A lot of what we have, we take for granted. Not in the value sense, although that happens as well, but in what it took to make it. We see things all around us like stop lights, phones, lights, etc, and think they just work. This is not the case. It has never been the case. Items that we buy and use have thousands of hours poured into it. One of the fascinating aspects of creation is taking it off of the drawing board and into tangible reality.
Ideas move from loose drawings to things you can touch and feel. This process is done through precision machining. Here we’ll talk about the uses and details of precision machining and how it sits at the root of all of our favourite products. Without it, we’d be in the middle ages. Here’s why.
First off, how does one use precision machining?
If you have a product that you want to be made, you’re not just going to go to a hardware store and try to make it yourself. Why would one spend the time and effort to create prototypes and complex products in-house? You can get online quotes for CNC machining with the click of a button. Just think of all of the hardware you would have to invest in. One would have to believe in what they’re doing to an absolute financial fault. The truth is, finding a contractor to help you with this process is economical, smart, and easily added to any personalized quality assurance procedure. Those are the perks of living in the 21st century. You can outsource and get back perfect products.
So, what is it?
Precision machining is, in a nutshell, anything that can be made with complex tools for the sake of speed, efficiency, and volume. These are the updated additions to the assembly line. Remember a hundred years ago when Ford came up with a modulated service provision? That was extremely revolutionary–the idea to atomize tasks. Now take that human idea of separating tasks and distil it to a few machines. That’s what precision machining is. So we’re talking about melting, cutting, moulding, etc.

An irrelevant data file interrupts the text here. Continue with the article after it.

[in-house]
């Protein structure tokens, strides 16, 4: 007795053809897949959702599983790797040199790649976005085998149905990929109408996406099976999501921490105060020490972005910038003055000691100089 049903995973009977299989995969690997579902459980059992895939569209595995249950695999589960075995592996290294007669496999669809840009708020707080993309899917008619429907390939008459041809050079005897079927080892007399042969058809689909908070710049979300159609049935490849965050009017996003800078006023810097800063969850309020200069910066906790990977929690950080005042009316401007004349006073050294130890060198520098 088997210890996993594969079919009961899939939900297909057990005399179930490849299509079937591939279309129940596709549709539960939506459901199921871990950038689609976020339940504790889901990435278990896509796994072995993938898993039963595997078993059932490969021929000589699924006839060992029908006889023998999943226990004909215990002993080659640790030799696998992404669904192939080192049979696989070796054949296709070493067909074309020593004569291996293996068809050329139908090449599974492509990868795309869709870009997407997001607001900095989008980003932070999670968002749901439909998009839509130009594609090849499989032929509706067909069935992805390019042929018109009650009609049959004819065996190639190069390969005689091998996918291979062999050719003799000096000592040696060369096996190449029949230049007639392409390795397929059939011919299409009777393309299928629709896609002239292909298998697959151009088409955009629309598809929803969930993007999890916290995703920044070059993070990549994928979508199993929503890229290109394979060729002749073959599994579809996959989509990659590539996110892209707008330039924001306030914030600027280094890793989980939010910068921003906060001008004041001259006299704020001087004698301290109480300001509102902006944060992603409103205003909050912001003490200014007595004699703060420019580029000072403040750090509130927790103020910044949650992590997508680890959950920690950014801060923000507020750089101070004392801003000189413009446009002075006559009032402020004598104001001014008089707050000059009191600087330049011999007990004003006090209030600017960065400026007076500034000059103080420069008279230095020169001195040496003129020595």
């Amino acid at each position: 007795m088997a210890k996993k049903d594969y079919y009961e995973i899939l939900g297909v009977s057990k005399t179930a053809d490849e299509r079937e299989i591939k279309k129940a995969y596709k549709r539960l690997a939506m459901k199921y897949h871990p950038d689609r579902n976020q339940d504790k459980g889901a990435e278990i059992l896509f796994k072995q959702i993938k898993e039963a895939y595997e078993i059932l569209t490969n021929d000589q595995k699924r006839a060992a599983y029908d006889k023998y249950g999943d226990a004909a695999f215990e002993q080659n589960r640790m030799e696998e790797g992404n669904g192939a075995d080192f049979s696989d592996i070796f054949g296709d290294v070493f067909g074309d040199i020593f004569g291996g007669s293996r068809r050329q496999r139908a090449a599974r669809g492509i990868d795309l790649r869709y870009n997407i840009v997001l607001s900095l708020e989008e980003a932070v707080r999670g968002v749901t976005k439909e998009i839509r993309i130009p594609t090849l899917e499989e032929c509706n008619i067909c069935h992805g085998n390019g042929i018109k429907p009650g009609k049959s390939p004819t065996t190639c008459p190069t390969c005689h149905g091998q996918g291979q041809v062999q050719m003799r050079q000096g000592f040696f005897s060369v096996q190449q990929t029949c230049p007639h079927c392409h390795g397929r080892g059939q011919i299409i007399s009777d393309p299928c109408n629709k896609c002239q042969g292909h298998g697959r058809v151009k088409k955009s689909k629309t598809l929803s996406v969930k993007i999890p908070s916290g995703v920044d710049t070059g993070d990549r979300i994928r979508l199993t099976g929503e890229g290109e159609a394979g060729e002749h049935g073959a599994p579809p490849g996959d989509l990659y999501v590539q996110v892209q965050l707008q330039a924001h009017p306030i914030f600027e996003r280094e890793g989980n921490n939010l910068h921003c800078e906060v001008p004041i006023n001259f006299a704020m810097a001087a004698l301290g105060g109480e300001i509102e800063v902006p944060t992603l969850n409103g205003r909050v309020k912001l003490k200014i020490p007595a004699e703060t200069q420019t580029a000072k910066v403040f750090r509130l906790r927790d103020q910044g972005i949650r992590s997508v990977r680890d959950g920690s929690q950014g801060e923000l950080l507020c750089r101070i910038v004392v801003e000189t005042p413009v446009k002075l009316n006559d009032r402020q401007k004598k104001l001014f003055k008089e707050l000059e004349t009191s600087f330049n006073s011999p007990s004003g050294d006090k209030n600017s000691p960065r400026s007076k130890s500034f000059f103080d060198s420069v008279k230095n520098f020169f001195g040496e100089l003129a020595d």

Here’s a specific example. Back when beverage companies were looking for a way to mass-produce a holding vessel that was cheap and economical, they came up with the aluminium can. The aluminium can is, to this day, a beautiful feat of industrial design. But to get that shape, you had to manually press it through a series of cylinders. That means hundreds of people pressing aluminium all day. This also meant the greater potential for injury. Nowadays, we use a computer-guided pneumatic press. This means every can is made the same way, over billions of units.
Why is it used?
Simply put, precision machines are cheaper and more efficient than people. They create a safer and more reliable product. They’re standardised and quality-assured. Because of all of these features, we find precision machining in every industry. Any time a company is producing novel items, you’ll find precision machining. Ever wonder how every mug, tumbler, and bottle has the exact volume it can hold? Ever wonder how the specifics of an iPhone are uniform across every unit? In the long run, it’s the most cost-effective tool.
Even if you’re looking to make a single, novel item for a custom buyer, you’re still going to want to use precision machining. Why? You can’t risk having a subpar product. You can make certain things by hand to give it a personalized feel, but the pieces? Machines cut and mould them better.
Bringing machining home
The next advancement in machining has come in the form of 3D printing. People have pointed out a plethora of things like bowls, figurines, even shoes. It’s a new avenue for the tinkerers and the engineers to explore. With that said, the 3D printing learning curve is pretty steep. Do you, a busy adult with a family and bills, have time to learn how to design for a 3D printer? Probably not. Maybe over time, sure.
But not only do you have to perfect the design portion, but you also have to work the machine. It is, for all intents and purposes, easier to just have something done professionally. But if you’re willing to put in the work, more power to you. The product end-point is the same.
Precision machining is everywhere you look. You can’t turn your head without seeing a product of that style and protocol. For that reason, if you’re a manufacturer or a businessman trying to launch a product, you might as well develop along the standardized lines. To make something better, you have to understand and use the industry base. That base is precision machining.